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Scaffold hunter: visual analysis of biological activity data

The growing interest in chemogenomics approaches over the last years has led to a vast amount of data regarding chemical and the corresponding biological activity space. The discovery of new chemical entities is not suitable to a fully automated analysis, but can greatly benefit from tools that allow exploring this chemical and biological space. We present a new version of Scaffold Hunter [1, 2], a highly interactive tool that fosters the systematic visual exploration of compound and bioactivity data. The software supports the integration of data from various sources and provides several complementary analysis and visualization modules (Figure 1).

Figure 1
figure1

Iterative Workflow.

Scaffold Hunter features the scaffold tree algorithm to provide hierarchical classification schemes and offers several interconnected views reflecting different aspects of the data. As a further extension state of the art clustering techniques are now included that allow, for example, to create subsets based on fingerprint similarity. A key concept of Scaffold Hunter is to support a cyclic, iterative knowledge discovery process, where it is possible to refine subsets, adjust the parameters of analysis algorithms or the mapping of property values to visual attributes.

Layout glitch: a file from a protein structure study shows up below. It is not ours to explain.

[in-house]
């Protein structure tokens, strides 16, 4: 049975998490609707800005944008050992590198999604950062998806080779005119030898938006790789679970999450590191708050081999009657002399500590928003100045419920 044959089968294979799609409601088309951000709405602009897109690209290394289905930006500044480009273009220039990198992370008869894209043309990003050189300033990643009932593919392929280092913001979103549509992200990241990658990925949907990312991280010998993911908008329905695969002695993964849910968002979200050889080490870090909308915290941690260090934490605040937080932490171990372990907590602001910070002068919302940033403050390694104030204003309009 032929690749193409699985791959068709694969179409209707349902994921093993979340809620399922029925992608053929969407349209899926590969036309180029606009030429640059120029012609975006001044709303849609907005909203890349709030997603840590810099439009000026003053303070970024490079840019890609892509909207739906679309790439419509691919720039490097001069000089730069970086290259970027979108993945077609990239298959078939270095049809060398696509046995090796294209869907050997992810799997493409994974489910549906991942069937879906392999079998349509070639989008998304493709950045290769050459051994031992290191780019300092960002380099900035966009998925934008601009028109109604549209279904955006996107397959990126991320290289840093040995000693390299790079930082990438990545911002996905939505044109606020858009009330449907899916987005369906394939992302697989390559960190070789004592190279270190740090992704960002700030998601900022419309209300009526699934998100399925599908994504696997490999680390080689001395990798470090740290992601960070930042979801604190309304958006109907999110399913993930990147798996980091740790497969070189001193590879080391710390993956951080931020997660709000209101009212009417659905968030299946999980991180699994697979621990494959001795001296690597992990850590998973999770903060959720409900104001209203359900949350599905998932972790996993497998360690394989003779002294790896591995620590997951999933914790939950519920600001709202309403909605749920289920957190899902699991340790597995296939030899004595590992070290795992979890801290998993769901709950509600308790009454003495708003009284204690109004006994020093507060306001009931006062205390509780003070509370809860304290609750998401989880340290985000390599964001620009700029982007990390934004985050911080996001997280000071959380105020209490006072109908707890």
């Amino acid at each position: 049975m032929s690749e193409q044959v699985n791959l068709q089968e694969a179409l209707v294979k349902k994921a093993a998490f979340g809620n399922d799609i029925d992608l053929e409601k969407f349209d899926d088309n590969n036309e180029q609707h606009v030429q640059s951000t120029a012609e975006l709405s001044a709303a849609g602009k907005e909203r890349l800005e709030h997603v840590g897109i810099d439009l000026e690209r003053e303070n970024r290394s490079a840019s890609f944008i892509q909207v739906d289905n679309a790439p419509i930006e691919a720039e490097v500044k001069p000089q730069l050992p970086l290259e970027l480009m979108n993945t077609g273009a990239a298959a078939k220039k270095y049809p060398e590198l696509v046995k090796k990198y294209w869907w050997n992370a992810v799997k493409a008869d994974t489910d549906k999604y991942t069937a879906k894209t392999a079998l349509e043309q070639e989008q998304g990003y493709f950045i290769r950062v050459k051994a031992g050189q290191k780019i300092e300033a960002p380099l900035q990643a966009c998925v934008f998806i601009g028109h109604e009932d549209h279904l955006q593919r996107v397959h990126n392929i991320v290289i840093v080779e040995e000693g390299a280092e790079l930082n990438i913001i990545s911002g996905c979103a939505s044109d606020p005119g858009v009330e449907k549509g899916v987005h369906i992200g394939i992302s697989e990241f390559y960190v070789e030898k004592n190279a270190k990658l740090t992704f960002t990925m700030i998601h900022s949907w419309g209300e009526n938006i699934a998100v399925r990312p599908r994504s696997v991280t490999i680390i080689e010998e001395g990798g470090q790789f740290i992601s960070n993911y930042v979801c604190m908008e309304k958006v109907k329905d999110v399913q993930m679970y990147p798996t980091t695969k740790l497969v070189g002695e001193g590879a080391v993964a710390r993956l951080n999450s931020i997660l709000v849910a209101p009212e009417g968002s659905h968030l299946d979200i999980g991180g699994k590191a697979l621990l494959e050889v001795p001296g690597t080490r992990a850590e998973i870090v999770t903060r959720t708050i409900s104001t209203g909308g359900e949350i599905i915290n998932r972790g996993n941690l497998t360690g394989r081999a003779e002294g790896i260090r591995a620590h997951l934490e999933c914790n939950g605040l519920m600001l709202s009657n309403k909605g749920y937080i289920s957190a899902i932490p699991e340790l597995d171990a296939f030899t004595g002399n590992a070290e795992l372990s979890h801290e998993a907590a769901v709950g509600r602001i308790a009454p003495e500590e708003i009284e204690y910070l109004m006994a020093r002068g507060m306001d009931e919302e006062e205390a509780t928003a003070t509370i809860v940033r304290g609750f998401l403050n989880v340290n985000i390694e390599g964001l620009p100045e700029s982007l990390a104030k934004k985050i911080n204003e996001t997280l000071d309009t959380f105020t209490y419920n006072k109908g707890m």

We give an overview over the various views, the workflow concept and present an exemplary analysis of screening datasets targeting T. cruzi and T. brucei, the causative agent of sleeping sickness and Chagas disease, respectively. Scaffold Hunter is platform-independent and freely available under the terms of the GNU GPL v3 at http://scaffoldhunter.sourceforge.net/.

References

  1. 1.

    Wetzel S, Klein K, Renner S, Rauh D, Oprea TI, Mutzel P, Waldmann H: Interactive exploration of chemical space with Scaffold Hunter. Nat Chem Biol. 2009, 5: 581-583. 10.1038/nchembio.187.

  2. 2.

    Klein K, Koch O, Kriege N, Mutzel P, Schäfer T: Visual Analysis of Biological Activity Data with Scaffold Hunter. Mol Inf. 2013,

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Correspondence to Oliver Koch.

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Keywords

  • Interactive Tool
  • Visual Exploration
  • Visualization Module
  • Knowledge Discovery Process
  • Biological Activity Data